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50 Niagara Falls Coach Lines’ Bus Monitors ‘Go Union’ With Teamsters Local 264

After Election Results Read, Cheering Workers Send ‘Wave Of Emotion’ Over Local 264 Business Agent Tony Vaccaro, Who Tells WNYLaborToday.com That He Was “Choked Up” Because “They Knew Their Lives Had Changed For The Better”

Published Thursday, April 6, 2017 12:00 pm
by WNYLaborToday.com Editor-Publisher Tom Campbell
50 Niagara Falls Coach Lines’ Bus Monitors ‘Go Union’ With Teamsters Local 264

(NIAGARA FALLS, NEW YORK) – After the Union Election results were read to Bus Monitors employed by Niagara Falls Coach Lines on Wednesday (April 5th) evening, a chorus of cheers was let out by those former Non-Union Workers who will now be represented by Teamsters Local 264.  The cheers sent a “wave of emotion” through Local 264 Business Manager Tony Vaccaro, who tells WNYLaborToday.com that he was “choked up” because “their lives have changed for the better.”

By a more than overwhelming vote of 41-to-2, 50 Bus Monitors employed by the Niagara Falls-based School Bus Company are now Union represented after a two-month-long Organizing Campaign conducted by the Buffalo-headquartered Teamsters’ Local, which had already represented 74 Bus Drivers employed by Niagara Falls Coach Lines.

“We represent the Drivers at the company and there was ‘always interest’ (in becoming Union represented), but some (Workers) were ‘scared,’” Vaccaro told Your On-Line Labor Newspaper. 

“We were meeting three times a month at the library in Niagara Falls and our meetings ‘continued to grow in size,” Teamsters Local 264 Organizer/Business Agent Darrin Ziemba told WNYLaborToday.com. 

The Bus Monitors wanted a Union in their workplace after some of the Workers made the Teamsters aware that they had still been making Minimum Wage after 15 years of service, Vaccaro and Ziemba said.  “There were ‘no more deserving people’ (who needed a Union in their workplace),” they said.

However, the company “got wind” of the Union Organizing Drive, Ziemba said, and hired a Union-busting law firm - Bond Schoeneck and King - to run a campaign to stop the effort, complete with Anti-Union fliers and an “Anti-Union/captive audience meeting” held before the vote.  Company representatives told their Workers “with their ‘best’ rationale – that the Minimum Wage was ‘going up’ seventy-cents and that the Teamsters ‘couldn’t do’ much better than that” in contract negotiations, Vaccaro said.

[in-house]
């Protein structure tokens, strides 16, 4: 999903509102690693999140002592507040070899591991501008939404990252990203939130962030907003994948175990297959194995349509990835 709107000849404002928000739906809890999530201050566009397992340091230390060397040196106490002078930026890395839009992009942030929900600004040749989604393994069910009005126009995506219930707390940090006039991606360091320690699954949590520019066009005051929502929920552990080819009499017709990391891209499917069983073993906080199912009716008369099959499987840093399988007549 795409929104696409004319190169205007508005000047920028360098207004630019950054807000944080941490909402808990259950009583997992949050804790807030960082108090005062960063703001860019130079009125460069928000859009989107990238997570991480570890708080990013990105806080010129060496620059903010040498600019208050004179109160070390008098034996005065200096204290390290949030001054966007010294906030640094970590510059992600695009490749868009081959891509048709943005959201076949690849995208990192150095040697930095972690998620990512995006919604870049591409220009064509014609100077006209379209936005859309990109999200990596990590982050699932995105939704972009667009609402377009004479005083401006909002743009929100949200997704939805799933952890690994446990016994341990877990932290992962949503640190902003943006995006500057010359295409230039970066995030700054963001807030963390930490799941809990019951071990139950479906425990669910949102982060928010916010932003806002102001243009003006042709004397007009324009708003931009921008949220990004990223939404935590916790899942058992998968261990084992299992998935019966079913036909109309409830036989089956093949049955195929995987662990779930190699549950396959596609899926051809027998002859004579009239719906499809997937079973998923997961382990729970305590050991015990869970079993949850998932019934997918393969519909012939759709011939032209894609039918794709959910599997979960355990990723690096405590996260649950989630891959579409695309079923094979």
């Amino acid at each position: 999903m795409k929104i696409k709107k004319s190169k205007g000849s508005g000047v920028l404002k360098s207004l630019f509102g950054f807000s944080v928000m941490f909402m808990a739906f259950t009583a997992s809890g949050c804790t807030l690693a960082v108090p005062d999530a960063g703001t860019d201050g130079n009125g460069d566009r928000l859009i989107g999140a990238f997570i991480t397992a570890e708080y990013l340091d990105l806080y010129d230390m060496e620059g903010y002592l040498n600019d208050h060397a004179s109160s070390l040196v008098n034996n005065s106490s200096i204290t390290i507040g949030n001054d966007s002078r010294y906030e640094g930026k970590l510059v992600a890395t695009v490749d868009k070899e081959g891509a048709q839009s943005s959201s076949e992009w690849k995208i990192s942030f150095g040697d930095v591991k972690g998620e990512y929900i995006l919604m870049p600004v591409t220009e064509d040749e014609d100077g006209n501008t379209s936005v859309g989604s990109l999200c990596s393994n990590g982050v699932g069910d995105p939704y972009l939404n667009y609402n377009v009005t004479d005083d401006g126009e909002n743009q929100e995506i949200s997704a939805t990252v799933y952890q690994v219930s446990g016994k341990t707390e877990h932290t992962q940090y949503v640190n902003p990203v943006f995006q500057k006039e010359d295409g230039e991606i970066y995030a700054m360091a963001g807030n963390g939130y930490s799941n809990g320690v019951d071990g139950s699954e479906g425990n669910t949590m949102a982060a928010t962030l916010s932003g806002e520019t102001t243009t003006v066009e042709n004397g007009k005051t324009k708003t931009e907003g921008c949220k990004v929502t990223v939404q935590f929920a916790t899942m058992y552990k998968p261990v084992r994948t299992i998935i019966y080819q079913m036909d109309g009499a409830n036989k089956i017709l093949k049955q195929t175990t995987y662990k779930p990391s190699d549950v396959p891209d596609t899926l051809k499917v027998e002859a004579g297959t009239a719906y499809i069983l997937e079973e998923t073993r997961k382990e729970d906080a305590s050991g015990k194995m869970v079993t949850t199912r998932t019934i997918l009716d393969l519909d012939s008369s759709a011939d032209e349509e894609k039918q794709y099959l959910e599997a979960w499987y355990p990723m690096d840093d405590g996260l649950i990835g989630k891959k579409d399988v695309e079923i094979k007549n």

However, the Union Organizing Drive “remained strong and pro-active,” Ziemba said, including making “house calls to the individual Workers.”

“(The Workers) talked about how they were having a ‘hard time making ends meet while management was ‘making more and always driving around with new cars.’  They saw (how) management ‘made a lot of money off their backs.’  And there were days, they said, when the schools were closed (in Niagara Falls) and were told: ‘Thank you and stay home’ (without receiving any pay).  They were ‘glad to see us and it helped build credibility’ with the Union,” Ziemba said.

“I am ‘really anxious’” to begin first contract negotiations with Niagara Falls Coach Lines, Vaccaro told WNYLaborToday.com, “because I’m going to tell them that the Minimum Wage is the ‘basement’ and ‘not the ceiling” when it comes to Worker pay.

Most of the Bus Monitors are women and some rely on their family and friends for transportation to get them to work, Vaccaro said.  “But a number of them stayed after their shift and others came back to hear the results of the vote.  Around (5:20 p.m.) on Wednesday, about ten of them were there waiting.  When we told them, there were ‘screams of joy.’  ‘Their emotion got me choked up’ and I saw several of the women ‘crying because they knew their lives had changed for the better,’” he said.

“You should have seen the company’s attorney’s face when they were counting the votes,” said Ziemba, adding: “The reactions of the Workers will help me get me thorough the year.”

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